The McLaboBurger?

Hello guys and girls,

For my last blog, I will change the topic to something more light hearted and more of a “fun fact” post. I was talking to one of my colleague workers at my internship asking for a “fun” non-internship related topic but ofcourse within the boundaries of biochemistry and biology. He came up with (in my opinion) quite interesting topic: Cultured meat in petridishes. Basically this means we can grow burgers and meat in the lab. Yes, I know the idea sounds a little bit distasteful but in the article they explain the petridish burger compares pretty good to a normal “burger”. It only needed some extra seasoning. The reason behind this research is the upcoming shortage of beef and meat in general for the always increasing population of mankind. So this would decrease the need for cattle but also lower greenhouse gas emmissions. The only downside at the moment is the cost. I think I read somewhere this one burger costed around 300 000 dollar to make, while still optimizing the protocol and the price will sure drop per burger, it still might be extremely expensive to make one. So what do you guys think? Could this be the solution for vegetariens and cattle? Anyways, Bon Appetit!

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link: http://blogs.scientificamerican.com/observations/2013/08/05/cultured-beef-a-380000-burger-grown-in-petri-dishes/
Credits go to: Wouter Geers

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Pocket Microscopes?

Hello followers,

Today I want to vent my opinion about something I find truly ridiculous. This blog will be more of a rant actually than anything but sometimes that’s what you have got to do.
Today I came across an article which made me a little furious inside and generally the way the world is going (help, am I getting old?). Today I read (I will give the link below), with a little tweaking you can convert your cell phone into a microscope. Ofcourse not as detailed and specific as microscopes used in labs (I have to use all sorts of microscopes in the lab) but still you can convert them to microscopes. So you might ask what’s so infuriating about that? Crafty tool right? Actually in my opinion: NO. Who and even more WHY would you use such a thing? Why is everything getting commercialized for everyone and we just make apps and things for our cell phone to let it be something its CLEARLY NOT. It’s a cell _PHONE_, that’s it primary function! I can’t even imagine one setting in which it could come in handy to have a pocket microscope. Things under a microscope should be looked at in a professional setting (for medicine and science anyways). Are people going to far with their (useless) inventions or am I just getting old, I’ll let you decide.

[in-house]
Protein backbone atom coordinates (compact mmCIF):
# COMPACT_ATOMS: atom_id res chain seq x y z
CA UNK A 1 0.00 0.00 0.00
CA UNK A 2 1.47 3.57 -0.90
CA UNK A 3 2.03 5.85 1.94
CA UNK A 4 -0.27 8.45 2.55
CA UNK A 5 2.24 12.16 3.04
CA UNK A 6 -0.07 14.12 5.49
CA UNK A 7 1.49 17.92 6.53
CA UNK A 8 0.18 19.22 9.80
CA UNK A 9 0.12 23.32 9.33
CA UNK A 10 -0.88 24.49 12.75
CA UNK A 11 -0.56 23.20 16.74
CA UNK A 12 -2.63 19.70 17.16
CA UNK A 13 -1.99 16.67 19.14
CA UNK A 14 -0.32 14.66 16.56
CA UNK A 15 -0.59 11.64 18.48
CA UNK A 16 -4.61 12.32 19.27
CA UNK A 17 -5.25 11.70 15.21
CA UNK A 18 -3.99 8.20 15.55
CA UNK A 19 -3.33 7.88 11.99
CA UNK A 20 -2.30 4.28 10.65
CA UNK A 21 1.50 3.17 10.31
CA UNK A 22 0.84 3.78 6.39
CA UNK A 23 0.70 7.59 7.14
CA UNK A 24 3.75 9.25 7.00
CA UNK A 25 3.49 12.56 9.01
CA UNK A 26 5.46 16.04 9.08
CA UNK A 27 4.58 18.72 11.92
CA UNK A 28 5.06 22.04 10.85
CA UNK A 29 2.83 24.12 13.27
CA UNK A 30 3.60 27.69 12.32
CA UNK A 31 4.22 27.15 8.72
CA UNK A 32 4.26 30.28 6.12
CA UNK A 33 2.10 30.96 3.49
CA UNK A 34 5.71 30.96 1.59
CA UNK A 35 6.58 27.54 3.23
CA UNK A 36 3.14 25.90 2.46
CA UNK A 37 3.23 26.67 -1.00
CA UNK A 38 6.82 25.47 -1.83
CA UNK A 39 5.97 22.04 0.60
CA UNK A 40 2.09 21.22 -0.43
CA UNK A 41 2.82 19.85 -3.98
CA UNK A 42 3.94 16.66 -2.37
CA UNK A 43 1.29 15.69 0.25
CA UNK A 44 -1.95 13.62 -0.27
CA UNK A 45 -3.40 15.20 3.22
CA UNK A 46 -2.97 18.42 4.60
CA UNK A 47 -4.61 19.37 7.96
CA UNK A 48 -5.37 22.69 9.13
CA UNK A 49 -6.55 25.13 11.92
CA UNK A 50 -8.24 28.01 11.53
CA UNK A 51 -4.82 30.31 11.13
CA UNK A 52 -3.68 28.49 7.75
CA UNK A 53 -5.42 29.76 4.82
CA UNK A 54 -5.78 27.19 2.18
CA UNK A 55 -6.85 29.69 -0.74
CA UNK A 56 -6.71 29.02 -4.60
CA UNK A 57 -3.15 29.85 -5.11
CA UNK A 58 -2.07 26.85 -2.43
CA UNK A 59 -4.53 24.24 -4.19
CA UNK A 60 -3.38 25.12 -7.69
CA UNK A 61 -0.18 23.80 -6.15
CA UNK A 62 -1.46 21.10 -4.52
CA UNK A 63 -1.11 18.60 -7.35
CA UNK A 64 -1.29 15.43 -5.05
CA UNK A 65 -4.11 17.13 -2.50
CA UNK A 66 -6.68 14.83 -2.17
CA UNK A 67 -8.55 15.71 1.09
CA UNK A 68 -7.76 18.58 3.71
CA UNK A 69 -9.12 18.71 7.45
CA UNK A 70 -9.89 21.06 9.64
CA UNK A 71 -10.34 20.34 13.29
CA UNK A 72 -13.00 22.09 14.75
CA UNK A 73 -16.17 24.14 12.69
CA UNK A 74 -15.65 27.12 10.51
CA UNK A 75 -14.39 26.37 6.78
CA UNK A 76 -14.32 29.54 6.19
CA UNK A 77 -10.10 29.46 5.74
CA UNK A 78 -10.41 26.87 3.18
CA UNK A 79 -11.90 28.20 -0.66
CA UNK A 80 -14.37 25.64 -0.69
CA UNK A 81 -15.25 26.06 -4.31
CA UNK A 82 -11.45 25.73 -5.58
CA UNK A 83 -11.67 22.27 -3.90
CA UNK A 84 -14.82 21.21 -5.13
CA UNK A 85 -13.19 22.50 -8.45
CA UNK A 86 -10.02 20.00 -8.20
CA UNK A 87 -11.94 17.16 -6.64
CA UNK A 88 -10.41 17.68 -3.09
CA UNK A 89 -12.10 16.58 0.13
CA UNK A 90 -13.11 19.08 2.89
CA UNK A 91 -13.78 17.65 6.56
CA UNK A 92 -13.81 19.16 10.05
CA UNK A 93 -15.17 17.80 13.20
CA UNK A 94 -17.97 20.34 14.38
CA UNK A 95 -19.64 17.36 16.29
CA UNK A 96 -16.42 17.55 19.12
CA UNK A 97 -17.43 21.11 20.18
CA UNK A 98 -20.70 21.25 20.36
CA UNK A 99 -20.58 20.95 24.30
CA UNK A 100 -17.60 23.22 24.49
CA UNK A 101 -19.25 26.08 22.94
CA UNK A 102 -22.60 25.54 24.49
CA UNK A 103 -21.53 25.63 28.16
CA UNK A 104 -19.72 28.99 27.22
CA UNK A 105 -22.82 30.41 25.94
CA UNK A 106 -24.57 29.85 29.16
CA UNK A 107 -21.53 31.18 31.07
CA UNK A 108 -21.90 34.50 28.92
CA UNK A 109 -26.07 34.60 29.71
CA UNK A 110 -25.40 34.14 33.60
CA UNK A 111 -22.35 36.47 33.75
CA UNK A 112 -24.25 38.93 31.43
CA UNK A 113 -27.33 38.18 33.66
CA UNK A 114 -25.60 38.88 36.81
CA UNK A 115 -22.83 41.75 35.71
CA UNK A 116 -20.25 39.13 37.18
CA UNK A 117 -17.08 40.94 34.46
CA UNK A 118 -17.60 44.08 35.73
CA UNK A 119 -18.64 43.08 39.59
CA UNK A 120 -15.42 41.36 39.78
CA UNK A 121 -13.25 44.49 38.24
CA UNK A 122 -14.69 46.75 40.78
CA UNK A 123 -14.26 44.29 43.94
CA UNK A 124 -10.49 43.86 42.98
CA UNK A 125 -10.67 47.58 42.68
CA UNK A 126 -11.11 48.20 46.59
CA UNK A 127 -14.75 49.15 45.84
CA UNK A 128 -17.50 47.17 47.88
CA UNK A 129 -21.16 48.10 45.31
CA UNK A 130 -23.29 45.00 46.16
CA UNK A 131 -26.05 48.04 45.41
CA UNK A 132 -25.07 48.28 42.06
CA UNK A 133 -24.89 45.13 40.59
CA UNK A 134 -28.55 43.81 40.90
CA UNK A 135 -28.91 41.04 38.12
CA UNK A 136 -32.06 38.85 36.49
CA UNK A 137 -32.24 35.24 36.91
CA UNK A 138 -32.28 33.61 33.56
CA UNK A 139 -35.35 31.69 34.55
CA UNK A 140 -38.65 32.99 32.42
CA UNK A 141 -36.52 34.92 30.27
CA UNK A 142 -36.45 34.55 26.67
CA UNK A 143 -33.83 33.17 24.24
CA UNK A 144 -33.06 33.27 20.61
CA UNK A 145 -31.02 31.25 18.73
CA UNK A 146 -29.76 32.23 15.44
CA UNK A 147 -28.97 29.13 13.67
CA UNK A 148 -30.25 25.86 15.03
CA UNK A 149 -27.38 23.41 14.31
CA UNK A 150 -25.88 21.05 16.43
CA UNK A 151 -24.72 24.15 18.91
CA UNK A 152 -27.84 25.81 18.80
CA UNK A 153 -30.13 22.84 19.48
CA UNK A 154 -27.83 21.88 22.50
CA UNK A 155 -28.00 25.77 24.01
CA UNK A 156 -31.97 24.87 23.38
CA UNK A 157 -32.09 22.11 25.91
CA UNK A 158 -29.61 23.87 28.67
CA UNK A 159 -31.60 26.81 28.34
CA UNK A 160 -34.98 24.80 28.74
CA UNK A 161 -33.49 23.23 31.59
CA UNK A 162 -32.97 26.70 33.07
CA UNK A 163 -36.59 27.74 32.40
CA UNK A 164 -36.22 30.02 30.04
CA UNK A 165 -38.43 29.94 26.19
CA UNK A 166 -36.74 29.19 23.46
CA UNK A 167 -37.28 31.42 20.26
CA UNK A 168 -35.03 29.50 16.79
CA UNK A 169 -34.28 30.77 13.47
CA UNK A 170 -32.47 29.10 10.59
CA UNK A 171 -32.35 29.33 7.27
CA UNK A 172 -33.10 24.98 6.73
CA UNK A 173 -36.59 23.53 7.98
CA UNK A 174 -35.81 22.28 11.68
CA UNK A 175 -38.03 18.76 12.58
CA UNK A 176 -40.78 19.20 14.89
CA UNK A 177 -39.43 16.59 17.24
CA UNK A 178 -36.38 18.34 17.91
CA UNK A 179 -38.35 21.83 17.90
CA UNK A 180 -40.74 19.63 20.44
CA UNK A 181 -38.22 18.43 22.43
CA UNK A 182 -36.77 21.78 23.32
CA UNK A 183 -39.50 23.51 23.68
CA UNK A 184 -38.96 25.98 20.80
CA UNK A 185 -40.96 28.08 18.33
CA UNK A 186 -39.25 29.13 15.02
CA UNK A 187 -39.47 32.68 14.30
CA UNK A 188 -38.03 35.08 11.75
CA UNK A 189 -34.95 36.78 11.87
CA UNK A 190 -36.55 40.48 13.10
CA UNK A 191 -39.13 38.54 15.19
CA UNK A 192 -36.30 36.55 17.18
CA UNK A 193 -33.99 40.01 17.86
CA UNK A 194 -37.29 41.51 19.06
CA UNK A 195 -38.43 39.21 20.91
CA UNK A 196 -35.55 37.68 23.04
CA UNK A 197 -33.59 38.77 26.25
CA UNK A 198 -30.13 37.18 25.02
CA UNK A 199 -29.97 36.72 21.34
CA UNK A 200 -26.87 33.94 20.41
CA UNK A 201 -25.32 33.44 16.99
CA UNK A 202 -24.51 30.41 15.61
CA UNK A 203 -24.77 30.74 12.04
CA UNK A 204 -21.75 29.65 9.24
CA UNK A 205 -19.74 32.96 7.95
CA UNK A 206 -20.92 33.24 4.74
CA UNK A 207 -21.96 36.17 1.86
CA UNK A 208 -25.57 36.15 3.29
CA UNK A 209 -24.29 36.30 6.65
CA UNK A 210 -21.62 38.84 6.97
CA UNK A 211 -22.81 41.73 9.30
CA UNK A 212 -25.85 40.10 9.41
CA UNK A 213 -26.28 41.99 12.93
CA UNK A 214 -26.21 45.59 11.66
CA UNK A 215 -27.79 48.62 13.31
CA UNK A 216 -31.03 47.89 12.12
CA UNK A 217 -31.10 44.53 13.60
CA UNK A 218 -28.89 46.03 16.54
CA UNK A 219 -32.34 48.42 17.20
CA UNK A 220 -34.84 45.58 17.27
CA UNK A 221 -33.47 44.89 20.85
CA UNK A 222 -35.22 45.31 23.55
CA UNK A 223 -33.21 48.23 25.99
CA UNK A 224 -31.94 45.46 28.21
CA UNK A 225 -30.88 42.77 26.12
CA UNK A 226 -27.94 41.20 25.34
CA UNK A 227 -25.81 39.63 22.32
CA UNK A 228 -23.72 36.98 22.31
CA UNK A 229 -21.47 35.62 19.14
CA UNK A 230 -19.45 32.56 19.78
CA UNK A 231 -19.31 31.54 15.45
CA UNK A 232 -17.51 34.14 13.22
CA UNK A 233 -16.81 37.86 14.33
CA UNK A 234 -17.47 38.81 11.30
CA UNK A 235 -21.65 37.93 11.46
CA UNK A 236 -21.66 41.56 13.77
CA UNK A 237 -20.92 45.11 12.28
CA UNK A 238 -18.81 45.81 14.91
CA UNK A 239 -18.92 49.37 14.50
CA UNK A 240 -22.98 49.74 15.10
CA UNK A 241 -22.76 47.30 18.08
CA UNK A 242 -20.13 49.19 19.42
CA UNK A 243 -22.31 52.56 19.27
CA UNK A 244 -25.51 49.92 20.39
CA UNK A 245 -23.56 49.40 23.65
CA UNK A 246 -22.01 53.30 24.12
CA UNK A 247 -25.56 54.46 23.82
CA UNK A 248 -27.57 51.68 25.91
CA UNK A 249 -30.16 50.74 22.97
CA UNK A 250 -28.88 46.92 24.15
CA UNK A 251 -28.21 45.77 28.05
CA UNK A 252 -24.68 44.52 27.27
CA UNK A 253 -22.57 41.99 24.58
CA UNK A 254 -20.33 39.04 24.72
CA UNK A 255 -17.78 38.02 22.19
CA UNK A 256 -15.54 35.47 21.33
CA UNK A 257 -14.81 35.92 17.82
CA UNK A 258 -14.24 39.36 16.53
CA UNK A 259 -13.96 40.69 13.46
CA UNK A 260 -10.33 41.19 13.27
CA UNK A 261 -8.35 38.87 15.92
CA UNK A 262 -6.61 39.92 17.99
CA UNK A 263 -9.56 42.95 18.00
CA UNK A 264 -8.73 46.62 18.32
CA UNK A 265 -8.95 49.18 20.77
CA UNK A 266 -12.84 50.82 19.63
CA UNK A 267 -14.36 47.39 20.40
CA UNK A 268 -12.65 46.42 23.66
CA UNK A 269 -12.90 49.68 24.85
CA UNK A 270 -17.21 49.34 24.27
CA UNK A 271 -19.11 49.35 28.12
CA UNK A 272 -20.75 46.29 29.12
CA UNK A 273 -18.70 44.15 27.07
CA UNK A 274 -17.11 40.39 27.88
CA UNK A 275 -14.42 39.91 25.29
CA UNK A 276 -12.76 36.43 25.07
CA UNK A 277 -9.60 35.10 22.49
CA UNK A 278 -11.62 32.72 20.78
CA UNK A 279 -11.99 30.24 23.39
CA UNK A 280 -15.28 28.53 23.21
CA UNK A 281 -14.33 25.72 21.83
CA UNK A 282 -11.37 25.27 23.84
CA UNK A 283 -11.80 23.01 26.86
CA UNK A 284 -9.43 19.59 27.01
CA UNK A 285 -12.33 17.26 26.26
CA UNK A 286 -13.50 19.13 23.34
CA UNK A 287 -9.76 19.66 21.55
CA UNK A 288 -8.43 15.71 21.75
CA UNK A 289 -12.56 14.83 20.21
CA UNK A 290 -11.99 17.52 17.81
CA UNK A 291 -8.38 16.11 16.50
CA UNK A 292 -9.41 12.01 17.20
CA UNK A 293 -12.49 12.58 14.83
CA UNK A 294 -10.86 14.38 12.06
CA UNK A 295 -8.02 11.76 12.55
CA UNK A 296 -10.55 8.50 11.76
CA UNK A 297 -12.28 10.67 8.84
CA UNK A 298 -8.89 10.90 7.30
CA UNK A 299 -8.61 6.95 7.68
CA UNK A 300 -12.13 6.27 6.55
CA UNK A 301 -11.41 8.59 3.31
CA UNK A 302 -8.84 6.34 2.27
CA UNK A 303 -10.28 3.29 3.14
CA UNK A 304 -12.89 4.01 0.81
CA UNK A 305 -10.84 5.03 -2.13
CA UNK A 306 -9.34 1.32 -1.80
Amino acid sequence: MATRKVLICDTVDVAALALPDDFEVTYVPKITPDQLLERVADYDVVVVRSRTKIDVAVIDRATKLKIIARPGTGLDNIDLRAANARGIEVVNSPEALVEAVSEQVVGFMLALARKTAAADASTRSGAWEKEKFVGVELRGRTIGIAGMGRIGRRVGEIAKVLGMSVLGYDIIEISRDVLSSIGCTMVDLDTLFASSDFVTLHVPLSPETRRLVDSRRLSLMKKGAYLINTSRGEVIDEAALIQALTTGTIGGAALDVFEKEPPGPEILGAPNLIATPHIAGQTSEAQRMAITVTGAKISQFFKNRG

http://www.nytimes.com/2009/11/08/business/08novel.html?_r=0

Underwater fireworks!

Hello Followers,

Time for a new blog so without further ado, I want to talk about something different than last couple of weeks. As you might have noticed, last few weeks I’ve been talking alot about concepts to increase our health or even seek eternal life. This week I want to take you guys back to one of the core concepts of my internship: fluorescence and in general bioluminescence. In a modern world where science is getting visualized by fluorescent proteins for tracking (bio)molecules-dynamics and labeling you might wonder where these fluorescent molecules come from? Do we just invent them from scratch or are they harvested from for example: fireflies?

The actual answer lies in the sea and that’s what I want to inform you guys about this week. Did you know 80 to 90% of all underwater life display forms of bioluminescence? Scientifically speaking the most famous bioluminescent organism is probably the jellyfish Aequorea victoria. This jellyfish generated the foundation for the (well-known) fluorescent protein GFP (Green Fluorescent Protein (catchy name right?)) which even won the noble prize for 2008.

Besides using these shiny molecules for science, the underwater organisms use these forms of bioluminesence for communicating, getting attention or scaring/defending themselves and this gives just beautiful footage underwater for the human eye prooving that our world can be a breathtaking place. Just take a look at the following TED talk and see for yourself how beautiful nature can actually be.

Sleeping beauty

Hello everyone,

In this week’s blog I want to put my focus on something everyone probably heard and thought about: Cryogenic sleeping or less scientificly said: Freezing someone for X-amount of time, only to wake up in another new society, years from now with hopefully new medical breakthroughs and treatments.
(Fair and square, the credits for this week’s topic won’t go to me but to one of my readers which gave me the idea (you know who you are 😉 ).